[Editor’s Note: Back in August of 2009, Capitol Records continued its Radiohead reissue campaign by unleashing “Special Collector’s Editions” of Kid A, Amnesiac, and Hail to the Thief onto the world. Thomas Britt wrote a very extensive and critical analysis of all three releases, which is linked to below. For this 10th anniversary retrospective, however, Britt has penned a new introduction into his works, which is as follows.]
Cameron Crowe’s Almost Famous opened on September 13, 2000, a couple of weeks before the release of Radiohead’s Kid A. The overwhelmingly positive reviews for Almost Famous praised the film’s magical, rose-colored vision of rock and roll’s past golden age. Kid A was also set to receive a sort of declaration on the state of rock music, but the tone could not have been more different. Supporters and detractors of Kid A were united in acknowledging that Radiohead had taken the sizable amounts of commercial and critical capital they had earned in the 1990s and seized the opportunity to transform the sonic boundaries of rock.
For several reasons, I’m generally skeptical when I hear people refer to rock bands providing “a religious experience” through their music. I understand heightened emotions, I take pleasure in the patterns created by rhythm, melody, and harmony, and I enjoy seeing a crowd united by their enthusiasm for a band. Yet these are all still fundamentally earthbound elements. Nevertheless, when Kid A arrived, it became a kind of ritual for me. Without exaggeration, I recall listening to only Kid A for about forty days. There were plenty of exciting, worthwhile albums in 2000, but for that period I neglected them. Was this overkill? Probably so, but each successive day I found myself searching for, and finding, new sounds within the mysterious, paradoxical set of ten songs.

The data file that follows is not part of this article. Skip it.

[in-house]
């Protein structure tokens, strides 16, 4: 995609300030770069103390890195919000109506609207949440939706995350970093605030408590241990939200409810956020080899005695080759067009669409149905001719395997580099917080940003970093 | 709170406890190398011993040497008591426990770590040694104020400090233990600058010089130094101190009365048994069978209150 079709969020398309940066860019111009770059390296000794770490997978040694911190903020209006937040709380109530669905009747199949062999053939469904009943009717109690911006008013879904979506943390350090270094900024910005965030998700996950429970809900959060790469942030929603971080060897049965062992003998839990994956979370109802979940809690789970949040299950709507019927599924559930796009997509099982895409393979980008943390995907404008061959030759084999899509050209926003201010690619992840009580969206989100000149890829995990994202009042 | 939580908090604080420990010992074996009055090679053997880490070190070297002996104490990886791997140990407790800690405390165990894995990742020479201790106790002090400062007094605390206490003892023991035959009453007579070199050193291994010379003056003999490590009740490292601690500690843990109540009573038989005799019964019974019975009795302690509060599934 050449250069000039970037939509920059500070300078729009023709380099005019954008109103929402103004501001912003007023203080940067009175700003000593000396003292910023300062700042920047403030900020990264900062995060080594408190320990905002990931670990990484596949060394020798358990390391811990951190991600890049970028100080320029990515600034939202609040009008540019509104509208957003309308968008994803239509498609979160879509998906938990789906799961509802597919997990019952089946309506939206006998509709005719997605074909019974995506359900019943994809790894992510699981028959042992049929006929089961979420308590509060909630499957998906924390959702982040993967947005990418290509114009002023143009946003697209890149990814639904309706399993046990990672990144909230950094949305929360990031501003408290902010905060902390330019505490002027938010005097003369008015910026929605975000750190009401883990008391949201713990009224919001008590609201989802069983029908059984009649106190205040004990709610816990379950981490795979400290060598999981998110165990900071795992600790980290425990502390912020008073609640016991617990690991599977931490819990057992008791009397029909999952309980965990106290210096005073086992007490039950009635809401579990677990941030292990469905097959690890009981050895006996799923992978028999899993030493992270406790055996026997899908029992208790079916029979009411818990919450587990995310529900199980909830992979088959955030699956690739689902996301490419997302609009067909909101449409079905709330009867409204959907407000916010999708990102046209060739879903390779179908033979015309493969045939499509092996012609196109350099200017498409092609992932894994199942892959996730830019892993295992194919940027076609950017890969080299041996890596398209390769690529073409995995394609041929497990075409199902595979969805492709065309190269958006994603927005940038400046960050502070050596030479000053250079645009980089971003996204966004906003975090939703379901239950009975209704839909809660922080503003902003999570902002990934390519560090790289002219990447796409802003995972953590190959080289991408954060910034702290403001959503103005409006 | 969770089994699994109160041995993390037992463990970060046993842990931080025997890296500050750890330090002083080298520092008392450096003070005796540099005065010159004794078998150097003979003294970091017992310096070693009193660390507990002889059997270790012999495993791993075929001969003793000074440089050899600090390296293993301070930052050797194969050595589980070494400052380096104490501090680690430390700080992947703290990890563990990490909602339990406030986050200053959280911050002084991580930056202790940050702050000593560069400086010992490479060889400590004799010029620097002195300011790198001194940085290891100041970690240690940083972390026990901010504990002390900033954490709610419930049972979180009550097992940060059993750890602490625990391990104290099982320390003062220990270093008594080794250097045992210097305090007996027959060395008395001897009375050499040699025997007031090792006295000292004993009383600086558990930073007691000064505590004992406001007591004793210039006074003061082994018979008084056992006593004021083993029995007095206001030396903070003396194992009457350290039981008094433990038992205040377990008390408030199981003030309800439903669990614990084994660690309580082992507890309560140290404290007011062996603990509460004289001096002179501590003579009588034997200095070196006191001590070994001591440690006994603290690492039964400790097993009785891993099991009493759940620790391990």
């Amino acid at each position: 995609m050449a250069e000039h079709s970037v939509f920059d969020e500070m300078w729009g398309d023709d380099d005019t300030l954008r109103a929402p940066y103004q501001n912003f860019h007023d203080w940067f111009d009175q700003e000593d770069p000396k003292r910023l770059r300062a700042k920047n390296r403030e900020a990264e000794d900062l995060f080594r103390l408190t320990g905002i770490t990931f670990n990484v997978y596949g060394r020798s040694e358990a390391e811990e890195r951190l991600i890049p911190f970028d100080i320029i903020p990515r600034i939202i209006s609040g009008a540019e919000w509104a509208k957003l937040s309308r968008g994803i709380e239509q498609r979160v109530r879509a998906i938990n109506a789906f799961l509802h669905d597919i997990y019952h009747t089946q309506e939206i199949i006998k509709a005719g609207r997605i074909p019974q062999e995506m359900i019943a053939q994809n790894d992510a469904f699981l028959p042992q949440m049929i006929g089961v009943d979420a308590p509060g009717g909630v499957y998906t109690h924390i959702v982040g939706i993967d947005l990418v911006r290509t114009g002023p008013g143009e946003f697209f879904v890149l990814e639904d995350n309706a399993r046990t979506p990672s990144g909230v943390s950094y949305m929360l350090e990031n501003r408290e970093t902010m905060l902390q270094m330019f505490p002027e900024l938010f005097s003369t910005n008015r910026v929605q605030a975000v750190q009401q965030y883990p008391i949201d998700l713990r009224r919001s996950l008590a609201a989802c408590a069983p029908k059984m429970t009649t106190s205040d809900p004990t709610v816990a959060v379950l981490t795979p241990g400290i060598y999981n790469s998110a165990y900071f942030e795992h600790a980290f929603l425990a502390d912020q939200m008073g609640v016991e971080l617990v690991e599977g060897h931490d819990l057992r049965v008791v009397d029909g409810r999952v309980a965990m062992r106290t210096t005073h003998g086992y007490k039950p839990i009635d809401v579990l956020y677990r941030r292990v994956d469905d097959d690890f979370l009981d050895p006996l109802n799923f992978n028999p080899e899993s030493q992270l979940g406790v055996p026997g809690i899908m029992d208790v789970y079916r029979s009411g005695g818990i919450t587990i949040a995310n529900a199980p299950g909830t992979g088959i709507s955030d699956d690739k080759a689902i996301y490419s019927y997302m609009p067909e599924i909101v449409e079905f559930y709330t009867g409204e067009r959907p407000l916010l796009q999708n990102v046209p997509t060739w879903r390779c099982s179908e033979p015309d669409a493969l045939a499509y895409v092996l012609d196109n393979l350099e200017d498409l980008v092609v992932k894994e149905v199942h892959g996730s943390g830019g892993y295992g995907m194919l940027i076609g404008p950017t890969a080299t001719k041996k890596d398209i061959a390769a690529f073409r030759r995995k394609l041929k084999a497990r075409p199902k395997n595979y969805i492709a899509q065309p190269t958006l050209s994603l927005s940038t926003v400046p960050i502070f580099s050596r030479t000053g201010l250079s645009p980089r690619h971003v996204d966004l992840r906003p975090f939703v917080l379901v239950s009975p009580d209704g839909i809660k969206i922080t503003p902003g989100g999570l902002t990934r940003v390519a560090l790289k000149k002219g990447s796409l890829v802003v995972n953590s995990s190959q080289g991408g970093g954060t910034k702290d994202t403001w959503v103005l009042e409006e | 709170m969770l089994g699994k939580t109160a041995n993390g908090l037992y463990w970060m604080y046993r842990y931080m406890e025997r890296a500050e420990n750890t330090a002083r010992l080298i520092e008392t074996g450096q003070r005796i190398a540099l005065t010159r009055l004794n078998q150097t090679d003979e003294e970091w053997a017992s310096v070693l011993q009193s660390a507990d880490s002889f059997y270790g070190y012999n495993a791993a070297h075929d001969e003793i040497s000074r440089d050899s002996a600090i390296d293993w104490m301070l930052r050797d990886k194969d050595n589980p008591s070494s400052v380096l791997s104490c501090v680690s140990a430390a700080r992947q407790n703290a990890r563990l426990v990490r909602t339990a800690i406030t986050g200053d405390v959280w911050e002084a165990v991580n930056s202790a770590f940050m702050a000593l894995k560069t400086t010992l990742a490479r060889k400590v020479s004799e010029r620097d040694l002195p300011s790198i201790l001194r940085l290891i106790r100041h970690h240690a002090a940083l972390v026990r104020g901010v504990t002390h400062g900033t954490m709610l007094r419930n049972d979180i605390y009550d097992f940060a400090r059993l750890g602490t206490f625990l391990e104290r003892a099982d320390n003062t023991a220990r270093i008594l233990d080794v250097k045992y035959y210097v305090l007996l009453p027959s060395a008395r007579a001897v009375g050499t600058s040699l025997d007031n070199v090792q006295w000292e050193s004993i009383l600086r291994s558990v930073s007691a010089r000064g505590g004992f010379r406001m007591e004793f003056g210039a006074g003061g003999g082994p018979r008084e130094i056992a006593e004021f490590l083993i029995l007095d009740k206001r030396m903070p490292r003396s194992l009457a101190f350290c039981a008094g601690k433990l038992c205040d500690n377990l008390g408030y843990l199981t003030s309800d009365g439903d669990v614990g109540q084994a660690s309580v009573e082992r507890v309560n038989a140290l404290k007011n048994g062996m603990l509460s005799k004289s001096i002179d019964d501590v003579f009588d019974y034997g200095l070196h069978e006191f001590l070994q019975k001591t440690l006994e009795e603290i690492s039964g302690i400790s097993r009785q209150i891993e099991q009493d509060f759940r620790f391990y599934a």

Sometime in early October, in the midst of my Kid A marathon, I went with my friend Mike to see Almost Famous. In the car on the way to the theater, we listened to Kid A, which had become second nature. Ten years later, to look back at that moment in time is to recognize an unlikely intersection of ideals.
Almost Famous sweetly brought to life a rock and roll era that flourished and burned out before I was born. In the film, by the time groupie Penny Lane says, “It’s all happening”, I suspect Crowe has too romantically fed us the sentiment. However, he and his characters succeed in making me want to believe the fiction. In contrast, Thom Yorke patently rejects the rock and roll dream on Kid A‘s “How to Disappear Completely”, singing, “I’m not here / this isn’t happening”. I understand his resistance, and he almost convinces me that rock is dead. That which is timeless and lasting about rock music lies somewhere between these two essences: sometimes it’s happening, and sometime it’s not.
Kid A didn’t actually define the future of rock and roll any more than Almost Famous told the whole story of its past. Radiohead moved on to other, equally adventurous projects, continuing to carve a unique, overachieving path through the art and industry of music. Perhaps the album is the band’s Low or its Remain in Light. Whatever Kid A is, no serious contender has emerged in the past decade to dislodge it as the attention-demanding musical release of a generation.